Predicting the remaining life of a catalyst is tricky business. The usual approach is for an analyst to analyze the trends found with the laboratory test samples taken during a series of audits and field operating data over time and then compare those results with data from similar units, selected on the basis of operating history. From this comparison, a prediction is made of the remaining life of the catalyst during which the SCR is reasonably expected to meet performance requirements.
If the factors that affect catalyst deactivation do not remain consistent throughout the estimated remaining life, the future rate of deactivation will differ from the current observed trend. For this reason, periodic auditing to measure potential changes in the deactivation trend is recommended to improve the accuracy of the projected remaining life.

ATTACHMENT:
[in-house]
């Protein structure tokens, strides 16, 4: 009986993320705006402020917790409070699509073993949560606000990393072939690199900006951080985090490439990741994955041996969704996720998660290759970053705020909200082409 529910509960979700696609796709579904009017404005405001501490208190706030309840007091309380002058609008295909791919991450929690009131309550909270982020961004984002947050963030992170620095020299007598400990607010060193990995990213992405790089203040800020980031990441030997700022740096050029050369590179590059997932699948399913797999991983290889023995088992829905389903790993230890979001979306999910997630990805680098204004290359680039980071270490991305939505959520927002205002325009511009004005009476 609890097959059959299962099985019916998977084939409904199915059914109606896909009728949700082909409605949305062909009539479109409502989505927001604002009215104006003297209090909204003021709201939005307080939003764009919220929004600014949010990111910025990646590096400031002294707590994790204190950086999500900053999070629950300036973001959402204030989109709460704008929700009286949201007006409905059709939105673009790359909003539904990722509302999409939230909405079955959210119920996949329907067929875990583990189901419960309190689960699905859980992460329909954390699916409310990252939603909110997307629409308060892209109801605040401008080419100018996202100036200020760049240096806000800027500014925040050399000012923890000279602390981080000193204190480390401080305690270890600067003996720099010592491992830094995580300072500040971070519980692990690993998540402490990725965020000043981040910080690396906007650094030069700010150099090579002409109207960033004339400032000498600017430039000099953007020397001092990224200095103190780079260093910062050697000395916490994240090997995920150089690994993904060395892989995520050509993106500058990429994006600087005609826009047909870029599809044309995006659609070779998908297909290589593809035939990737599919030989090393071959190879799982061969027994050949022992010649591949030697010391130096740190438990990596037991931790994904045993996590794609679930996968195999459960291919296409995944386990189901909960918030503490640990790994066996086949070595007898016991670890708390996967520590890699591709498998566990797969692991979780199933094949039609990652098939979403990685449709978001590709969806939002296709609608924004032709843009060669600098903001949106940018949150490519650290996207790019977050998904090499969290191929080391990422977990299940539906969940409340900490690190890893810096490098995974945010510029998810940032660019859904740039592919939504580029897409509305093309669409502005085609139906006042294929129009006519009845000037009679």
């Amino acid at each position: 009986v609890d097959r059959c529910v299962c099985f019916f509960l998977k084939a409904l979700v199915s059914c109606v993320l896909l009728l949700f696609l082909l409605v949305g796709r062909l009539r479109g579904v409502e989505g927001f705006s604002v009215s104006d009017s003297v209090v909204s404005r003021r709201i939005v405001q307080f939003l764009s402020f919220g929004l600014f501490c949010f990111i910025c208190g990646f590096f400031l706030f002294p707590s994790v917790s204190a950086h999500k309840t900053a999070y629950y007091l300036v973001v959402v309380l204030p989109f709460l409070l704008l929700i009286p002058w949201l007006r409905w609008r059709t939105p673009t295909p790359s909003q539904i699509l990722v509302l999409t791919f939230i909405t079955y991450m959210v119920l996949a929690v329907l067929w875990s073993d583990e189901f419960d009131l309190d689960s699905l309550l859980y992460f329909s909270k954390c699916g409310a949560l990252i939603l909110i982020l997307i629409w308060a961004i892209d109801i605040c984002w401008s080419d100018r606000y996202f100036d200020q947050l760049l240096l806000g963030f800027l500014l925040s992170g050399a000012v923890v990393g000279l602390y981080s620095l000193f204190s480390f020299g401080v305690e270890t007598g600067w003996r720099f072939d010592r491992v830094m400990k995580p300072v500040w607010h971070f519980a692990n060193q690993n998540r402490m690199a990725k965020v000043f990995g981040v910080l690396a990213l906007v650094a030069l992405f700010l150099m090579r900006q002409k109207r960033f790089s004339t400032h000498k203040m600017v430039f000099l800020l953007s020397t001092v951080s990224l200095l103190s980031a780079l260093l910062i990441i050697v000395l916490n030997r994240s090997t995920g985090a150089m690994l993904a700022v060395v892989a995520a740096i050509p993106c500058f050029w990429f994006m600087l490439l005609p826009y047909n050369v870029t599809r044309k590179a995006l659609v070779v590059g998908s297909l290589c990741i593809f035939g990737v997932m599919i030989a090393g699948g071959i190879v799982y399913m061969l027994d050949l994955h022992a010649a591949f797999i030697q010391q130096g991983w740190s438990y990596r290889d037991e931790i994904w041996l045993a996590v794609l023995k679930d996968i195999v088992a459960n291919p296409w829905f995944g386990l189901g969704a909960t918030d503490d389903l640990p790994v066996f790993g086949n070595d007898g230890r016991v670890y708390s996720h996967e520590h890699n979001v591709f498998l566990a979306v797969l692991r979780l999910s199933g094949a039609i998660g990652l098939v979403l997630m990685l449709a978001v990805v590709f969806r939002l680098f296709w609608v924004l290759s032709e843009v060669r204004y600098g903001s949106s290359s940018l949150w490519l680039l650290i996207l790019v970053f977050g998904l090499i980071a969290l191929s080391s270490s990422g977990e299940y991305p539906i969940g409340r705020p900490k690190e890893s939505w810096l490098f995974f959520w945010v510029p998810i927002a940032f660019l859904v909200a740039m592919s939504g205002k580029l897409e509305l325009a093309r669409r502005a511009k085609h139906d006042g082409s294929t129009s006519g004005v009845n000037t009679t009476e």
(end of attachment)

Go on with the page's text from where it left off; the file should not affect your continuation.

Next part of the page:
Some system improvements may be possible in systems nearing an end-of-life condition but with meaningful catalytic capacity remaining. For example, ammonia injection systems may be redesigned, modified, retrofitted, and/or repaired when performance gains are identified. In redesigning ammonia injection systems and associated ductwork, the catalyst management organization may employ computational fluid dynamic modeling as part of the optimization process. This optimization process can result in a reduction of ammonia usage and improved overall emission performance.